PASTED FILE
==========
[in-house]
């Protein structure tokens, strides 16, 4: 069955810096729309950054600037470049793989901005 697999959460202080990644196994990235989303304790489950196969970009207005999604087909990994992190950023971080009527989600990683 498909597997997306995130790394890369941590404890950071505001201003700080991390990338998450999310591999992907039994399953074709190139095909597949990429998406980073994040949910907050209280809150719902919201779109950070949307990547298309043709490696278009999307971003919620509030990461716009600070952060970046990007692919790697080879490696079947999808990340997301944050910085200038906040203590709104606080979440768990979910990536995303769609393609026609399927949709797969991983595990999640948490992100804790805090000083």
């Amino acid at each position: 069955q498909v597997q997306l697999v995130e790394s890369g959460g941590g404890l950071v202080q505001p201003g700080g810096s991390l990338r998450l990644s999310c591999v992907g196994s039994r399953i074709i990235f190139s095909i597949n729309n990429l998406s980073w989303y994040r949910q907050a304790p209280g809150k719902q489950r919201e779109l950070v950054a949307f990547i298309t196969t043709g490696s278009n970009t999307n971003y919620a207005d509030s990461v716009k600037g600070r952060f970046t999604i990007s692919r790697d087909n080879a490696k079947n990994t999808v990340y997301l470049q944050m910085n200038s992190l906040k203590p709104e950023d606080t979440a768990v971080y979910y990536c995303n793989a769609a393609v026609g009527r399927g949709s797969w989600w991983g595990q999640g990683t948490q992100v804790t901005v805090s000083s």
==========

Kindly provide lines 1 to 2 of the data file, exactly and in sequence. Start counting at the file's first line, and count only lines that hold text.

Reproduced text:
[in-house]
């Protein structure tokens, strides 16, 4: 069955810096729309950054600037470049793989901005 697999959460202080990644196994990235989303304790489950196969970009207005999604087909990994992190950023971080009527989600990683 498909597997997306995130790394890369941590404890950071505001201003700080991390990338998450999310591999992907039994399953074709190139095909597949990429998406980073994040949910907050209280809150719902919201779109950070949307990547298309043709490696278009999307971003919620509030990461716009600070952060970046990007692919790697080879490696079947999808990340997301944050910085200038906040203590709104606080979440768990979910990536995303769609393609026609399927949709797969991983595990999640948490992100804790805090000083």